The Best Thing We Can Do Right Now Is Nothing

Updated: Oct 10




Not all heroes wear capes. Some wear pajamas and #StayHome.


I thought this visual might help make it clear why each of our actions matter to everyone. You may be the only thing standing between someone with coronavirus (whether they appear to be sick yet or not) and countless others who could potentially be infected with it and then spread it to the various lines of “dominoes” in their lives, some of whom will be very vulnerable to it.


So if you step aside by staying home instead of going to that party or restaurant or concert, etc., and get out of the way of the first domino, then it won’t set off a chain reaction potentially affecting you and others you come into contact with and then others they come into contact with, etc.


I’m all for looking fear in the face and saying, “You can’t scare me! We need to live life!” However, I’m also all for looking at the facts and acknowledging that there will be more opportunities for those gatherings in the future. And more of us will have those opportunities if we all do what we can to protect one another, especially the most vulnerable among us.


It may seem silly or like an overreaction, and we may feel safe now. We may feel like our health care system is too great to be overwhelmed. Unfortunately, all the numbers say otherwise. People in the countries just days and weeks ahead of us have been shouting from the rooftops trying to get us to heed their warnings about how imperative it is that we act now. Not a day or two from now when it’s clearly the right thing to do. Now.

Staying home as much as possible is their best advice to us for how to flatten the curve of those needing hospitalizations so as to not overwhelm our hospitals and health care workers in one huge wave.


And it’s so easy to do. It’s literally the most passive action we could possibly take—to just stay home, not get dressed, and watch Netflix to our hearts’ content.


We may never be able to measure the number of people we saved by not placing ourselves in the line of dominoes. (People like your friend’s boss’s wife who has a pulmonary condition or your kid’s best friend’s grandmother who is 82...or even a stranger who has a stroke or gets in a car accident three weeks from now when the hospitals could be overcrowded and the doctors and nurses are triaging patients based on who is most young and healthy and likely to make it.)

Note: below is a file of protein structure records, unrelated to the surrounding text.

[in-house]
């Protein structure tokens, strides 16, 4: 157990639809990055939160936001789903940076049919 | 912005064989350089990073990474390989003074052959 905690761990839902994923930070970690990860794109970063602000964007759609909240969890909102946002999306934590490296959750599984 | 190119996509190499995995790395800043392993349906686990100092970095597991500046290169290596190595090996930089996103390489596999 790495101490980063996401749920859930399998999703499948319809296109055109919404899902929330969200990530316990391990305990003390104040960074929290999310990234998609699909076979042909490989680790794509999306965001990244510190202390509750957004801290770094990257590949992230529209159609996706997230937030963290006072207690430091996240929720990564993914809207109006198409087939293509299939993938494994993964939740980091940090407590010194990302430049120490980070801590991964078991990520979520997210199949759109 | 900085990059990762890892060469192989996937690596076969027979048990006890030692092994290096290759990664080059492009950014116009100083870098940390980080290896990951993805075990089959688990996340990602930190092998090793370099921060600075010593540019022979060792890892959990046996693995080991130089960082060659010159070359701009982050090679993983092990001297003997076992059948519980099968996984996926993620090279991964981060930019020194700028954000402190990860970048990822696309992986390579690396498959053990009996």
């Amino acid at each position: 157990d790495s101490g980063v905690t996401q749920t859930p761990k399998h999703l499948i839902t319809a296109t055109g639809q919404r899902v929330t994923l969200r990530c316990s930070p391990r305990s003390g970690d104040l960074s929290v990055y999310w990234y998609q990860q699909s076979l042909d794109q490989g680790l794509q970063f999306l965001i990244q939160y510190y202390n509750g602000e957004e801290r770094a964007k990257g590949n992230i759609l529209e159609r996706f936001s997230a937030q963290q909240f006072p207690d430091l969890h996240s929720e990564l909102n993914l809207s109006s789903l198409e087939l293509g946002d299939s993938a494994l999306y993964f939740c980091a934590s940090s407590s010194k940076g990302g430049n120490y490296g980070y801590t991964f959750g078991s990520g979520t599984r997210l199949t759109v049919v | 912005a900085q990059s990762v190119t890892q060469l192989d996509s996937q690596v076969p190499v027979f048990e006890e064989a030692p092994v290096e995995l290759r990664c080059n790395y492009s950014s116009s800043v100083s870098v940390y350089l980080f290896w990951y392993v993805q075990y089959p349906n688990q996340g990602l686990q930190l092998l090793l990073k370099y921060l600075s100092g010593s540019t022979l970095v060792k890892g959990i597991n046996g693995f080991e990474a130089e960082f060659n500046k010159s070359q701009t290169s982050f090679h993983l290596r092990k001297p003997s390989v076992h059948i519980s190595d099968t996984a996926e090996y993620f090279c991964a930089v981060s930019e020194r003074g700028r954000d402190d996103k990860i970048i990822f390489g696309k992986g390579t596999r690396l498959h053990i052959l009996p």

But unfortunately, we may be able to measure the number we did not save if we don’t commit to staying home as much as possible from this point forward. (Of course we are not responsible for what a virus does to us. But we are responsible for doing whatever small things are within our control that we can to mitigate its spread.)


A phrase my sister loves that I’ve come to adopt in my life as well is, “We are all doing the best that we can with the information that we have at the time.” I think it’s super compassionate, and I remind myself of it several times a day.


When it comes to the current situation, we all have access to the same information. The experts and people in other greatly affected countries have made it clear what our collective “best” looks like—staying home and spending some quality time with ourselves and our closest loved ones.

And of course not everyone has the luxury to stay at home to work, and some of us may need to travel from one place to another to care for a loved one or go to the grocery store to get essentials, etc. And some people of course need to continue making money and selflessly serving others, and the world is grateful for them. There are always completely reasonable and admirable exceptions. But for every one of us who can stay home, we should. Because then that’s fewer people those who truly need to be out and about have to worry about interacting with.


I’m not trying to drum up fear. I don’t think that’s productive. I’m just trying to do my part to encourage something that I think we’ll all be so grateful we did together—separately, of course.


I am a textbook extravert and love people and socializing and connecting more than anything in the whole world. And it’s because I so value people and relationships that I’m choosing to stay home for as long as I can until we learn whether another option is better.


Luckily we have never lived in a better time to be quarantined while still staying connected with others via social media, text messaging, and video conference calls. I plan to take advantage of all those things and hope you do, too!


I may not have gotten every word of this right. And my intention is not to brag that I’m staying home (because, honestly, it’s pretty easy to do, though I empathize with the fact that it may not be for everyone). I also do not want to cause anyone to panic or feel judged if they have not made every effort to stay home as much as possible yet.


Personally, I’ve been worried thinking maybe we should be doing this for a while, and yet I still kept going about life like I thought I should until a few days ago because I didn’t want to seem like an alarmist. So I just felt compelled to offer what I hope is a clear or comforting voice in a time that feels very anxious, confusing, and lacking in clarity or control. I love you.


Let’s all love each other. And let’s all show that love by staying far, far away from one another for this brief moment in time. ❤️

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